State high court rehears arguments on congressional redistricting
JEFFERSON CITY - The Missouri Supreme Court could issue its decision within days on the congressional redistricting map that, if it stands, will force U.S. Rep. Russ Carnahan to decide whether he runs in a new district or chooses a new political path.
But even if the court tosses out the map, their reasons may have little to do with Carnahan or the new congressional district lines planned for the St. Louis region.
Rather, several high-court judges reaffirmed today that their concerns center on the "teardrop" boundary in the Kansas City area, that puts part of urban Jackson County into the overwhelmingly rural 6th District that otherwise spans northern Missouri.
This morning, the court again heard dueling arguments for and against the overall map, as lawyers sparred over the state constitution's meaning when it stipulated that congressional districts must be "as compact as may be."
Opponents of the map say it fails that test. Proponents, including the state attorney general's lawyer, argue that it meets it.
Today's hearing was, in many respects, a replay of the January hearing before the Supreme Court. But several judges made clear that wasn't what they had in mind.
Some had hoped that a lower-court trial, held a couple weeks ago, would resolve certain issues such as the teardrop shape. Instead, the ruling by Cole Court Circuit Judge Daniel Green centered on the broader issues of whether the overall map was good enough to meet the state constitution's requirements. Green ruled that it did.
No legislative witnesses testified during that trial about the legislators' reasons for the "teardrop" and other boundary decisions challenged in the two lawsuits that have been combined for the Supreme Court hearings. The lack of such testimony was lamented by a couple of Supreme Court judges today.
Coincidentally, their hearing audience included the two most likely witnesses -- the map's chief architects, state Sen. Scott Rupp, R-Wentzville, and state Rep. John Diehl, R-Town and Country. Neither made any comments about today's proceedings, although both have maintained that the map met constitutional requirements.
Rupp, Diehl and other backers of the map have acknowledged that their intent, in part, had been to protect the six Republican members of Missouri's delegation in the U.S. House. But they also have emphasized their belief that such actions did not violate the state constitution, a view also shared by Judge Green.
Carnahan's 3rd District became the target because Missouri is losing one of its nine U.S. House seats. His district was divided into several other districts, with the new 3rd District made up largely of what is now the 9th District, represented by U.S. Rep. Blaine Luetkemeyer, R-St. Elizabeth.
Gov. Jay Nixon vetoed the map, but the General Assembly overrode that veto, with the help of four House Democrats -- two in the Kansas City area and two from St. Louis.
Carnahan's residence was put into the new 1st District, now represented by fellow Democratic U.S. Rep. William Lacy Clay. Speculation has heightened that Carnahan may challenge Clay in the August primary, should the new map stand, but so far Carnahan has not declared his intentions.
A lawyer for Clay, meanwhile, had filed a brief in which the congressman made clear his support for the new map and argued against drawing up another one.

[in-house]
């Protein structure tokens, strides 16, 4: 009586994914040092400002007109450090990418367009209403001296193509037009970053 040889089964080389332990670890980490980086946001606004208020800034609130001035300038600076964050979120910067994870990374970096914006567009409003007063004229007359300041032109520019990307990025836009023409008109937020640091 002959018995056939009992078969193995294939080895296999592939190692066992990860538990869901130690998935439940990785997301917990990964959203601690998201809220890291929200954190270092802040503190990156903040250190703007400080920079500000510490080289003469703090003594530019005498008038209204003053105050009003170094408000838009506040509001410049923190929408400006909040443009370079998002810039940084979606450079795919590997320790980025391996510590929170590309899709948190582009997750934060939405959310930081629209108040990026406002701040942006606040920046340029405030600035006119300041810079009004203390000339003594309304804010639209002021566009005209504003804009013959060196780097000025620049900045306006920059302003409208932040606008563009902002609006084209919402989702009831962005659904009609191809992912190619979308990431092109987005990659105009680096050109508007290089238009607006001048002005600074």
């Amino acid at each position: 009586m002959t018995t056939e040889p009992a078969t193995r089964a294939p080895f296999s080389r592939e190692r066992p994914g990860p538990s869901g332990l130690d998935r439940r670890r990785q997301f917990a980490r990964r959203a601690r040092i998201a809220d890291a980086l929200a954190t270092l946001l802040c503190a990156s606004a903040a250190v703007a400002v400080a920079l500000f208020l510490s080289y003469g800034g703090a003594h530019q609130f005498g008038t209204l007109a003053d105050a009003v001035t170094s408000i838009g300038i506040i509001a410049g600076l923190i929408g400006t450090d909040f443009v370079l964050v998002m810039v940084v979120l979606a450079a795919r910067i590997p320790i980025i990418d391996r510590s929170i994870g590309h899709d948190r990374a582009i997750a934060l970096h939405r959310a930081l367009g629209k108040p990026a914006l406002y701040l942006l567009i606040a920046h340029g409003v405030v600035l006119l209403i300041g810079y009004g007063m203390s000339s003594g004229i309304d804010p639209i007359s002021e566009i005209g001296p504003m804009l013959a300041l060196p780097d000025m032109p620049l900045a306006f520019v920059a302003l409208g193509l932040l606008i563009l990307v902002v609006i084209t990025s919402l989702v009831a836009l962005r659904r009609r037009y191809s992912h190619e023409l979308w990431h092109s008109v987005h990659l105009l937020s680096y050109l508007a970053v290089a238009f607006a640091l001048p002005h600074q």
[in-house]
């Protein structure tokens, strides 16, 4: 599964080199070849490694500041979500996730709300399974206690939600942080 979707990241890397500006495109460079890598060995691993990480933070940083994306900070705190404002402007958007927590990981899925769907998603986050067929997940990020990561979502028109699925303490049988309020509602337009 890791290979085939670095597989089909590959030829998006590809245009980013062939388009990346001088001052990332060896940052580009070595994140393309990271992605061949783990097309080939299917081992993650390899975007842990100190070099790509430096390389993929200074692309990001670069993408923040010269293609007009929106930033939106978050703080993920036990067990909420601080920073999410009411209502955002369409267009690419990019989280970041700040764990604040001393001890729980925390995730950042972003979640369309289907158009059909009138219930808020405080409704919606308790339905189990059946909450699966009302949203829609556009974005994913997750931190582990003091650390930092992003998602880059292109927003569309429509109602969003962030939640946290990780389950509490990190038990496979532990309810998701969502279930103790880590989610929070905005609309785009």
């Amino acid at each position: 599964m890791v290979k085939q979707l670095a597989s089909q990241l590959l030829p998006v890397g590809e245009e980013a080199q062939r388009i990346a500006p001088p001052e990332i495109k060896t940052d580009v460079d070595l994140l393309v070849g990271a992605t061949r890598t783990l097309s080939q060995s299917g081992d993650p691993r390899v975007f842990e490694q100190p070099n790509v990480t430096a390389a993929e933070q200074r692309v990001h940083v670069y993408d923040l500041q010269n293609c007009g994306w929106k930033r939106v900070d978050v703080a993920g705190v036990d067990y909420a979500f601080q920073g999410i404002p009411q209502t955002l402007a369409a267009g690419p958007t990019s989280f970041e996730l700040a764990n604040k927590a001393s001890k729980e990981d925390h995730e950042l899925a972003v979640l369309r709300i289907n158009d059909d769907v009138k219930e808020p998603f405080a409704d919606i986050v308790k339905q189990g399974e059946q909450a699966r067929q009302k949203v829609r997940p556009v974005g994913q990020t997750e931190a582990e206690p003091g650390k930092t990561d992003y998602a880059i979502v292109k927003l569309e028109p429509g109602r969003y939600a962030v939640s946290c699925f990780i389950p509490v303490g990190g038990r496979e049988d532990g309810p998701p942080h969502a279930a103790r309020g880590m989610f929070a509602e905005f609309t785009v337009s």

Today's court hearing featured other maps filed by both sides as evidence. Backers of the new map filed old ones to highlight oddities in previous Missouri congressional maps; opponents displayed alternatives that they said were simply illustrations to show better ways to meet the state constitution's "compactness" standard.
Acting chief Judge Mary Breckenridge asked the lawyers for both sides to leave the maps so the judges could examine them for guidance.
Still, the high court's judges indicated that -- even if they toss out the challenged map -- they had no intention of drawing a new one. Rather, the court signaled that such a task would be tossed back to the General Assembly.
Start of update: Perhaps in preparation for such a task, the state Senate approved today a bill that would delay candidate-filing by a month so that it would begin March 27. Otherwise, it's set to begin Feb. 28.
Senate Majority Leader Tom Dempsey, R-St. Charles, said that the state House has agreed to put the bill on "a fast track'' so that it could get a floor vote early next week. The aim, he said, is "to give some breathing room'' to a new bipartisan commission set up to draw new state Senate boundary lines. The action is required because the Supreme Court tossed out the earlier version last month. End update
As in January, today's hearing featured three substitute judges because three Supreme Court judges from the St. Louis area recused themselves: Chief Justice Richard B. Teitelman and judges Mary R. Russell and George W. Draper III.
Their replacements are judges from outstate appellete panels, which means the St. Louis area has little Supreme Court representation in this court case.
If the state Supreme Court adheres to its regular schedule of handing decisions, its ruling would not be expected until March 6. However, lawyers on both sides say they wouldn't be surprised to see a decision in this case come down much sooner.
Among other things, the Supreme Court also has to prepare for possible actions in other legal disputes involving maps for the state House and Senate -- especially if the new Senate commission fails to reach an agreement on a new one.
Contact Beacon political reporter Jo Mannies.